Career Satisfaction: Purpose, Autonomy, and Mastery

Peter Diamandis has written two books worth reading: Abundance and Bold.  Diamandis is a true visionary immersed in a dizzying area of big projects related to human longevity, space, and entrepreneurship.

In relation to career counseling, Diamandis believes that there are three components necessary for happiness and success: purpose, autonomy, and mastery.  I was delighted to read because I have been preaching the same for years.

Purpose: You have to care about your work.  The “why” you work will get you through the mundane. In 1990, I was in law school and serving as an intern for the US Attorney’s office.  My job was to review microfiche in order to find a piece of evidence against a corrupt politician.  For those too young to know what I’m discussing, consider going frame by frame through a movie.  The “why” was compelling enough for me to like doing work that was extraordinarily tedious – “I’m helping to catch a Congressman take a bribe.”

Autonomy: Stacy told me about her work in a family business in Chesire, Connecticut.  She did feel purposeful.  Her grandfather had started the company.  She very much liked that she was helping to keep the family business legacy going into the future.  She also felt like she was good at her job as a sales rep (a reasonable amount of mastery, see below).  But her older sister and father micromanaged her.  Stacy’s sister would directly criticize her a few times per week.  Her father, while more gentle, would express disappointment in more subtle ways. The lack of autonomy was enough to make Stacy seek a better career fit.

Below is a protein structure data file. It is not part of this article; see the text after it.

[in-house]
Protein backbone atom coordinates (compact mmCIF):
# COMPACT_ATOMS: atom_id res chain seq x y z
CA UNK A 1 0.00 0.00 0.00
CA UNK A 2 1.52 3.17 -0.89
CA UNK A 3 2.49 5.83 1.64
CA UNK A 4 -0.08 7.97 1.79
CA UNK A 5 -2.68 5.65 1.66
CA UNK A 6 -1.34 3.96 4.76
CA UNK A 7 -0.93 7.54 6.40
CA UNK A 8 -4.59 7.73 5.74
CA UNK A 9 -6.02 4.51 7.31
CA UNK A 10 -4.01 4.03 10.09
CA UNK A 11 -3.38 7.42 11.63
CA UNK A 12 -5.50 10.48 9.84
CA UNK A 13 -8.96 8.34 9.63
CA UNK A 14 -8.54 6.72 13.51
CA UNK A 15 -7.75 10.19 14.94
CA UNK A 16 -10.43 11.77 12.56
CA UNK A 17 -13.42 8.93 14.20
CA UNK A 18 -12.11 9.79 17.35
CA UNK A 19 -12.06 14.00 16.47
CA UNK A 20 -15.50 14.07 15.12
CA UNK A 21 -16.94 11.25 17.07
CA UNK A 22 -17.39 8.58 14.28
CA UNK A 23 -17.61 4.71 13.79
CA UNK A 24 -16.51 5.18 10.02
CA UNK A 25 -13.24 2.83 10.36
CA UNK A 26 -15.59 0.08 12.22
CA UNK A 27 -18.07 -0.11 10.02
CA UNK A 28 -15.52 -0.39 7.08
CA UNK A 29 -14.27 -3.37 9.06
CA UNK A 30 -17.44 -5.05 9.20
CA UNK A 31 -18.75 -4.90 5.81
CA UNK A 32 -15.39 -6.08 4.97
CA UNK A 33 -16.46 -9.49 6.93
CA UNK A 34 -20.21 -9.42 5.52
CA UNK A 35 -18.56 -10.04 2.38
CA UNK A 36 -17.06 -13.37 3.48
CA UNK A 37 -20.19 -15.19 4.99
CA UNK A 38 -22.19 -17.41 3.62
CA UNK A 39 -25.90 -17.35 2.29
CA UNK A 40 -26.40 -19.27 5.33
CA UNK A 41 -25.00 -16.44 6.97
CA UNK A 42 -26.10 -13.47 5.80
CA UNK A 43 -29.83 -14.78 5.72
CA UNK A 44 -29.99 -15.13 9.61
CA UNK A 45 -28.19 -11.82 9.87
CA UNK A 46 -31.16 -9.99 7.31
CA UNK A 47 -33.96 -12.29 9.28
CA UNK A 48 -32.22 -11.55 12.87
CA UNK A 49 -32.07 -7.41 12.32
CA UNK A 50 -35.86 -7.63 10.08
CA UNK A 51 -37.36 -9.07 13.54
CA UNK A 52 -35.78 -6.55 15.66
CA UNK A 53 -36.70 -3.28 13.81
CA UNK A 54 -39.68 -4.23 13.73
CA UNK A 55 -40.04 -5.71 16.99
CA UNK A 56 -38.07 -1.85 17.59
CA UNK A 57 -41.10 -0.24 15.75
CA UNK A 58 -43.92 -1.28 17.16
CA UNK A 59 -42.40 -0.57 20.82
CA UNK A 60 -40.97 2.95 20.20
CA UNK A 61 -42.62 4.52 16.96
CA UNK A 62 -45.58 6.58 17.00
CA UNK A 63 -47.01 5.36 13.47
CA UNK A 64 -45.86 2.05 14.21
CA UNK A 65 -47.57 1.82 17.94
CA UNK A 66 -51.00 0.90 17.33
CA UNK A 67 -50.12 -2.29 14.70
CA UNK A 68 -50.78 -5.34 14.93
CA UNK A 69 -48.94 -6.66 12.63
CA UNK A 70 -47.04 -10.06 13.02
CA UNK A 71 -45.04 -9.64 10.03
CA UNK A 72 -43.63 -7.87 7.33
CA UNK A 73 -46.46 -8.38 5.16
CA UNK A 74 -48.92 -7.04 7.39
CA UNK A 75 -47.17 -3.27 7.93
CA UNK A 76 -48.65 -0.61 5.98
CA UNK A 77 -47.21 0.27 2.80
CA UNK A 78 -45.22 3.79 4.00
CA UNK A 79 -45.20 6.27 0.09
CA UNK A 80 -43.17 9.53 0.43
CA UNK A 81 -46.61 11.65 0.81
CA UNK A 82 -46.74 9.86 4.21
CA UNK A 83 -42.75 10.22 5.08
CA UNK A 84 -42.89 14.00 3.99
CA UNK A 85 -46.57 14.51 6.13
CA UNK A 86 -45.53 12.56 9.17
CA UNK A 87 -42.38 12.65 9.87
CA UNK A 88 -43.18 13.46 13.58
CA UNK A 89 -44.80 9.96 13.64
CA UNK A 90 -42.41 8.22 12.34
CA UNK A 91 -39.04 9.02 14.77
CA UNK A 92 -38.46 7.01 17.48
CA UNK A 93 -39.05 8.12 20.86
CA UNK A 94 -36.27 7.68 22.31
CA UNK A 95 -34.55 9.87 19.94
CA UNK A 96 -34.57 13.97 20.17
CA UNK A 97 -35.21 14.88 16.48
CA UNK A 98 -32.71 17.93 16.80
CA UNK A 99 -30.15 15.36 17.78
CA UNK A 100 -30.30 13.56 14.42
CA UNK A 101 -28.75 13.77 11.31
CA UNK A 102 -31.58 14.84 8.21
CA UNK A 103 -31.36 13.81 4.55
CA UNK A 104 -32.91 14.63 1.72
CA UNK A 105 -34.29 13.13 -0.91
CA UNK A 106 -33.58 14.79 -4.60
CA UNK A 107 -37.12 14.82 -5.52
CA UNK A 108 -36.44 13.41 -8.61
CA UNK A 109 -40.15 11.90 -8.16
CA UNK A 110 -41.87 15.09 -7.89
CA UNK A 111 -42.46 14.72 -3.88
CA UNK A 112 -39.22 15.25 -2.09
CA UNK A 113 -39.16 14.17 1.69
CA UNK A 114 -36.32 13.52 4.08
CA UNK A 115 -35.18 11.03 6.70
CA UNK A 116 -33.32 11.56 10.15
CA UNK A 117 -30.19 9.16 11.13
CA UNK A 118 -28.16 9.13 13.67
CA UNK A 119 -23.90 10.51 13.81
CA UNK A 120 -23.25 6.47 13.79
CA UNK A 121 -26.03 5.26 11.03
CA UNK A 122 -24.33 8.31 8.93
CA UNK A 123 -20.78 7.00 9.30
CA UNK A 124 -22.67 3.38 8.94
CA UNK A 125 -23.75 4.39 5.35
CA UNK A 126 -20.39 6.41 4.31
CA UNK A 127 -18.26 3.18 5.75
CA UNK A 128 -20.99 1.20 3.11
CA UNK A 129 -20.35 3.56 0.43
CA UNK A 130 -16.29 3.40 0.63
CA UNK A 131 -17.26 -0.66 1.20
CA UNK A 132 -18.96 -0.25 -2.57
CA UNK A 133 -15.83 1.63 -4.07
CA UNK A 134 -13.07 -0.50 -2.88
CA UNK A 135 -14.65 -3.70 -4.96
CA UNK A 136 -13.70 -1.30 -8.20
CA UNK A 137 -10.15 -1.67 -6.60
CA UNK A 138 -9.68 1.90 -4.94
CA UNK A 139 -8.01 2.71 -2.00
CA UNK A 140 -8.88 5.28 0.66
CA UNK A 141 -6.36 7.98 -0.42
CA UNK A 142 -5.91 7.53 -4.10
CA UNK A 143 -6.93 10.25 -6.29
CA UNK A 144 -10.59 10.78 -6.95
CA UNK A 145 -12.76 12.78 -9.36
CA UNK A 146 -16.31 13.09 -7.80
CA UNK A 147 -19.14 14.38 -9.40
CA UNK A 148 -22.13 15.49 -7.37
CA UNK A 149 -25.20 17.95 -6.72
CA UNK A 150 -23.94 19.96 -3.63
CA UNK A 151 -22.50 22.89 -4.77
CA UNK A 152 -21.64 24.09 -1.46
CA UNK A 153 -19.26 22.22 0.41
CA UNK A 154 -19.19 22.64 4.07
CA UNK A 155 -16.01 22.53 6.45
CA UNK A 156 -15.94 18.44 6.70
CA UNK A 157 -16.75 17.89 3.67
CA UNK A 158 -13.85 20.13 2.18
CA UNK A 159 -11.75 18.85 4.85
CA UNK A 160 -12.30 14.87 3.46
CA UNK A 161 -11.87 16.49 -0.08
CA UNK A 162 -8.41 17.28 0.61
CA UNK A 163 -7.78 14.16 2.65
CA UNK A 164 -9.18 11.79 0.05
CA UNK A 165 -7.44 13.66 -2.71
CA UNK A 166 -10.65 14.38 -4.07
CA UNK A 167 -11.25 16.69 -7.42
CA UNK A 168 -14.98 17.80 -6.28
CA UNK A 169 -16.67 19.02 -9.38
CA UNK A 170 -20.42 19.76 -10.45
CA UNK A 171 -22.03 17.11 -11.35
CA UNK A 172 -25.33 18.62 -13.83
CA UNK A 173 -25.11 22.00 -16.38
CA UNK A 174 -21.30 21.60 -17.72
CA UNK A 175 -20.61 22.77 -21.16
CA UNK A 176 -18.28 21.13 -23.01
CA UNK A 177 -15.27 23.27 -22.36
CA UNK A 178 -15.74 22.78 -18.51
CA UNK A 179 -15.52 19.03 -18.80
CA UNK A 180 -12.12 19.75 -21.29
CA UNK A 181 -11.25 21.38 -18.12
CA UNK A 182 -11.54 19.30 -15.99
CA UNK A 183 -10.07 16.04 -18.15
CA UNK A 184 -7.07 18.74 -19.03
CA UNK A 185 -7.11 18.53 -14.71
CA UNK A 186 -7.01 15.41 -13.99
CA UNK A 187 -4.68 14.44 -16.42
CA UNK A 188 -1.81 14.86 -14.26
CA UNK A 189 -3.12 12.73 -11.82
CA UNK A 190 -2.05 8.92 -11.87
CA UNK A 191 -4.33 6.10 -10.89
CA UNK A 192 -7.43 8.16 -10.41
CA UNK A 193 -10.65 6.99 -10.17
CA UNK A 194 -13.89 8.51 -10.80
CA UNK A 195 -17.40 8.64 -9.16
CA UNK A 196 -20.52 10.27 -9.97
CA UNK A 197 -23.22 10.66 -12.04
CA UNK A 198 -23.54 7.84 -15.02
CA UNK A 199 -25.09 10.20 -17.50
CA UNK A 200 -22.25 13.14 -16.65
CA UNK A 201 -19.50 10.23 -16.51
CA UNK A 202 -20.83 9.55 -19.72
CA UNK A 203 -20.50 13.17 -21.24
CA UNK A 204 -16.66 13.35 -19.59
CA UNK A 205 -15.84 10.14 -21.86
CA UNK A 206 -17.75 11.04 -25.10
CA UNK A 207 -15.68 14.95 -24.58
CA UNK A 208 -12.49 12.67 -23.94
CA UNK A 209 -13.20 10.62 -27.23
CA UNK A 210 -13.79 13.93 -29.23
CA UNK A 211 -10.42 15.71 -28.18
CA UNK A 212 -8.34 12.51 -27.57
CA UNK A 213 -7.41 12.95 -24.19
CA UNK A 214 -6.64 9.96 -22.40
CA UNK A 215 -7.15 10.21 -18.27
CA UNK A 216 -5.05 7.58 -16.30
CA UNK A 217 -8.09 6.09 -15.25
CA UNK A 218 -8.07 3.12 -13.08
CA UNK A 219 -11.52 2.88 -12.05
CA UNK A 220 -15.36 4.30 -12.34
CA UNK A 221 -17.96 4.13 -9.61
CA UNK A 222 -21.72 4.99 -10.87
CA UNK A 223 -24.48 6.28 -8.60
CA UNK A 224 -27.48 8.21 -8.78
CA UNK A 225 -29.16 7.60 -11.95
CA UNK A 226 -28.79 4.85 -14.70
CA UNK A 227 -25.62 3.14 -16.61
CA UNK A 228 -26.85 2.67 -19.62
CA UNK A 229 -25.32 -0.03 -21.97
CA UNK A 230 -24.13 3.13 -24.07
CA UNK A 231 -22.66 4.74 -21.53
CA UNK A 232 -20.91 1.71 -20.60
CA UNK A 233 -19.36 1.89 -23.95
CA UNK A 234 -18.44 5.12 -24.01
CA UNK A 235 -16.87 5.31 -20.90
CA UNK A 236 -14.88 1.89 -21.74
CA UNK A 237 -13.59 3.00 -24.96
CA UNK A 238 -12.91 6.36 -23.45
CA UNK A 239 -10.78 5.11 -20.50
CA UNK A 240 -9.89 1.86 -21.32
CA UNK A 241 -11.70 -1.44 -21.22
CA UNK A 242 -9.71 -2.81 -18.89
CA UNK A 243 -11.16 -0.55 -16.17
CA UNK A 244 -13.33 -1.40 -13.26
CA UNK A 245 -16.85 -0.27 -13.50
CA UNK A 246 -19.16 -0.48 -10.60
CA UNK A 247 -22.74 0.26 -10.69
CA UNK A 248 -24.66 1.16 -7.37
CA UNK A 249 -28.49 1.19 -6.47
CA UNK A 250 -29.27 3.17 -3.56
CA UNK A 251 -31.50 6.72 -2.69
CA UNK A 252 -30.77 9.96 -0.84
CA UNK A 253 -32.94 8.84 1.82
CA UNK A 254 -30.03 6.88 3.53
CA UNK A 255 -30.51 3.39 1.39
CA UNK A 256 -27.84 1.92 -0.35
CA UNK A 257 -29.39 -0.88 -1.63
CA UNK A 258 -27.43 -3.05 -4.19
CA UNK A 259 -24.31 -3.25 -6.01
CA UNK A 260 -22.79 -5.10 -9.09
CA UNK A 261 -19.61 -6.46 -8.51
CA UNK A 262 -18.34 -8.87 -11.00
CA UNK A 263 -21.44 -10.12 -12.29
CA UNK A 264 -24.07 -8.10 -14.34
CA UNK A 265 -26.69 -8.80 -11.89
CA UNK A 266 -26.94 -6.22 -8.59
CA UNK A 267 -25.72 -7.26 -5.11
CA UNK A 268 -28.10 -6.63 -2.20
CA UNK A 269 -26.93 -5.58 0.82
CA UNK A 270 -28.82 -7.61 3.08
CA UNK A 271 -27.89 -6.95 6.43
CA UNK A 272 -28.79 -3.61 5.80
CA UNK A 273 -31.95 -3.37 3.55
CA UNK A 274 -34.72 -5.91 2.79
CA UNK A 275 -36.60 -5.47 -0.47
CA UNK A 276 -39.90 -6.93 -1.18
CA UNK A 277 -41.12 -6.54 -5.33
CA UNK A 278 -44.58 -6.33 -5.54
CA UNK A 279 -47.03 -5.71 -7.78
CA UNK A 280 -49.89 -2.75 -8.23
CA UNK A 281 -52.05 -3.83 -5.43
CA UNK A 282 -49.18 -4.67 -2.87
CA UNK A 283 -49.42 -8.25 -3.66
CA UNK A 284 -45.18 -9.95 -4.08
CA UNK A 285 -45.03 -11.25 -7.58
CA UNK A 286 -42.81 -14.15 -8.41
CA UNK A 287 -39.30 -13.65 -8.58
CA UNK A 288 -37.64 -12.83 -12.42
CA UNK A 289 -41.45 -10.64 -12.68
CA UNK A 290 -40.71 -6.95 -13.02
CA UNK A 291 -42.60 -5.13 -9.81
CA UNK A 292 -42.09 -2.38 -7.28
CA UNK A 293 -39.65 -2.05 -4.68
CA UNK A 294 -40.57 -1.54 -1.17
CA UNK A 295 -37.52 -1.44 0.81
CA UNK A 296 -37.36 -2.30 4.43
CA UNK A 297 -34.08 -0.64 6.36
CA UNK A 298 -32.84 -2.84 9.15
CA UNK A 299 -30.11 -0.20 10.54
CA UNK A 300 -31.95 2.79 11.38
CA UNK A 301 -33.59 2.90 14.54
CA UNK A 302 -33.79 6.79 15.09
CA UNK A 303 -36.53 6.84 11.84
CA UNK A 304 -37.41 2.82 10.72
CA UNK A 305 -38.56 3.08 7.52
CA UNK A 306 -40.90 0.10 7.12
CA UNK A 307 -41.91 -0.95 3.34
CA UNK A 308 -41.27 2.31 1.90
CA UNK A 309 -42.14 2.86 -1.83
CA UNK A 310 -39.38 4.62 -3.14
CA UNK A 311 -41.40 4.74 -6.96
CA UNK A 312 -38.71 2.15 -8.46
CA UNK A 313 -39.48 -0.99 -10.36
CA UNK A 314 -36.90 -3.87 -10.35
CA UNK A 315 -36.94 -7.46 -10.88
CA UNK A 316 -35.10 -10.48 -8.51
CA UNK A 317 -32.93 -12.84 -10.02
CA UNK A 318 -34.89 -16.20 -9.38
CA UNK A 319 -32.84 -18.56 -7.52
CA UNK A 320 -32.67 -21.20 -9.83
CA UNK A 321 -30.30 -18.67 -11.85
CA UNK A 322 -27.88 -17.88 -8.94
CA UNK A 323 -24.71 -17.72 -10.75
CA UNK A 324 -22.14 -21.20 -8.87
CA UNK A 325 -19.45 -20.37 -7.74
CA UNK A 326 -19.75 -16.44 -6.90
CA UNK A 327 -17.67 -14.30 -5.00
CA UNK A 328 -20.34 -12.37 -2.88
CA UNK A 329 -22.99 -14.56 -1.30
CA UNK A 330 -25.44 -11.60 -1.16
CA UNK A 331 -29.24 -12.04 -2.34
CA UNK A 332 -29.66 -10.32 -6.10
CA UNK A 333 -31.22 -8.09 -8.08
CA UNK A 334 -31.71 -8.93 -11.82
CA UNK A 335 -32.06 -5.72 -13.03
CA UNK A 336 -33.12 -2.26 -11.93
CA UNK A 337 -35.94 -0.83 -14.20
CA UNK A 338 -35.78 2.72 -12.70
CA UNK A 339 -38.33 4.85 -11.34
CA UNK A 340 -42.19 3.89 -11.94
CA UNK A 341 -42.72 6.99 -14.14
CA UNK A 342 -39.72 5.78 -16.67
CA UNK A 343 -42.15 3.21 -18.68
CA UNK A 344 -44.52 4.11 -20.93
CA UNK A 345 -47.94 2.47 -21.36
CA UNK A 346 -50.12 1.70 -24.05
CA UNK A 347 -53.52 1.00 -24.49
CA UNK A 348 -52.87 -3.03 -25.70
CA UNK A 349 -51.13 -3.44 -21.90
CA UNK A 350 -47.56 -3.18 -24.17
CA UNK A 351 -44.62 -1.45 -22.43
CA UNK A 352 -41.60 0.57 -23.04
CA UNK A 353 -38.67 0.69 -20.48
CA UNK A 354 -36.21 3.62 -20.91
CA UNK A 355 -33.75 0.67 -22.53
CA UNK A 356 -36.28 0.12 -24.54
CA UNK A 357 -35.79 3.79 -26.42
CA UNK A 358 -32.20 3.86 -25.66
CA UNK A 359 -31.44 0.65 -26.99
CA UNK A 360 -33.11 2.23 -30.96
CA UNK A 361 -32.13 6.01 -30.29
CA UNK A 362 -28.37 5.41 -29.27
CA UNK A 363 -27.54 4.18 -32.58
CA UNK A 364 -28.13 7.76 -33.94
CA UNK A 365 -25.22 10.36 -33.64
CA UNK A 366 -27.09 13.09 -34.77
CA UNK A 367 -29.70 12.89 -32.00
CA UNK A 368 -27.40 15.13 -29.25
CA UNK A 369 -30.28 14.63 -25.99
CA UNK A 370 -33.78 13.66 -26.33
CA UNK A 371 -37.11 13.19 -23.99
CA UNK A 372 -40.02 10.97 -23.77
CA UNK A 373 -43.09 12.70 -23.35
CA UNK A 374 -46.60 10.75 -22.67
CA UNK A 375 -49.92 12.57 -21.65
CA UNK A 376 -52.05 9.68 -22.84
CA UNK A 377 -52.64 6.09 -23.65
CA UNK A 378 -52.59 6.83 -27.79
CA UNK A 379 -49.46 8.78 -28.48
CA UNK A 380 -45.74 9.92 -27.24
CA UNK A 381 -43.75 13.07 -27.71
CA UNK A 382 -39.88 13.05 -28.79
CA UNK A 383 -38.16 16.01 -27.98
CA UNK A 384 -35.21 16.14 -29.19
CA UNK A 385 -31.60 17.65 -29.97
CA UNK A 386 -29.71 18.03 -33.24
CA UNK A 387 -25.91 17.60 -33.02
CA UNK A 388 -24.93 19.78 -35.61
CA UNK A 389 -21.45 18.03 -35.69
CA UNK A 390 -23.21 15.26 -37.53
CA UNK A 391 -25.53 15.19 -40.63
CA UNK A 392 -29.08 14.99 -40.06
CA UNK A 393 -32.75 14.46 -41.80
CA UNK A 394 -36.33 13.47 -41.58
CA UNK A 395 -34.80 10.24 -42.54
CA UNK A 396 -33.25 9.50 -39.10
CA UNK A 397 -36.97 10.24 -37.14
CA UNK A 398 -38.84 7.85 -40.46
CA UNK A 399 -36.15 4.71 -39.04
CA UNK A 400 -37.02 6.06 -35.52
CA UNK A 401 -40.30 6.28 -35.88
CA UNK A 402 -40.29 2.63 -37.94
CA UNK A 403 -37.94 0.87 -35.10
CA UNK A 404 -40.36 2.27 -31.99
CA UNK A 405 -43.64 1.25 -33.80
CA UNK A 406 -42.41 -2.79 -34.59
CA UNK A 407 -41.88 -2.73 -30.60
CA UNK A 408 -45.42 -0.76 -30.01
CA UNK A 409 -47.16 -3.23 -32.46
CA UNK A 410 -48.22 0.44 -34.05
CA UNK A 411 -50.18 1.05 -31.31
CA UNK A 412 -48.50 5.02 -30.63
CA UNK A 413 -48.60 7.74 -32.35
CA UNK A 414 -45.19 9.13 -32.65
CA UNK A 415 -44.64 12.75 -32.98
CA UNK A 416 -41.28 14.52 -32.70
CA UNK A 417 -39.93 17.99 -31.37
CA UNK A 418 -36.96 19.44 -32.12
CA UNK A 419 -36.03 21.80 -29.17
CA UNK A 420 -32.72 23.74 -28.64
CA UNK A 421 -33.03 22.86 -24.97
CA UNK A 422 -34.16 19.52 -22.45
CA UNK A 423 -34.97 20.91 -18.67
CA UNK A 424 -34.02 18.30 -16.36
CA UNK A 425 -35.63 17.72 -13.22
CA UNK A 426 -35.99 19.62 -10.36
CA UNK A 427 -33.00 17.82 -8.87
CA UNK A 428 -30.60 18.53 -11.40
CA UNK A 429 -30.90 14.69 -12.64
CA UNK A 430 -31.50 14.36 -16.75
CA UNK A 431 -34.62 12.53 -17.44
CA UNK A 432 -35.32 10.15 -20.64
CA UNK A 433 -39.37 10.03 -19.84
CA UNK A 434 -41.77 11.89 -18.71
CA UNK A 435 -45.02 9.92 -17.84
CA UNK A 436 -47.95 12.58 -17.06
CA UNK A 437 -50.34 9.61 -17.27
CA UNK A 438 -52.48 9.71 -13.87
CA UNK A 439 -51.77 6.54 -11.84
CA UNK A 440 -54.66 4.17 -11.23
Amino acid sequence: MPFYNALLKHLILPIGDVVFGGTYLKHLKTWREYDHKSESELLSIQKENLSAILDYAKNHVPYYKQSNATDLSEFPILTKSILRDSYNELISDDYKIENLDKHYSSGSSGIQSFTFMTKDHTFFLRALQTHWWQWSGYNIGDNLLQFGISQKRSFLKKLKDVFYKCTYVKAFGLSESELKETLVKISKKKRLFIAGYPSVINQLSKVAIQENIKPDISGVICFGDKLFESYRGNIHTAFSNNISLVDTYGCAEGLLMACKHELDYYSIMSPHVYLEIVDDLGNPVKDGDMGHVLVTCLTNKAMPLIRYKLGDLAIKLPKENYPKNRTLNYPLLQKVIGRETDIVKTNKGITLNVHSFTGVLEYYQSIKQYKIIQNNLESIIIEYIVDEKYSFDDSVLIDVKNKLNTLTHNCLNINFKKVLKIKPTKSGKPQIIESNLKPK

Mastery: Being great a job provides both security and satisfaction.  Not being great causes the converse.  Dave came to see me because he was going through the motions in his job at a large company in Fairfield, CT.  ”I’m not bad at what I do.  But I’m not great, largely because I really don’t care that much about the job.  I really want to be great at something.”

Go through your job.  How does it rate on the Purpose, Autonomy, Mastery score card?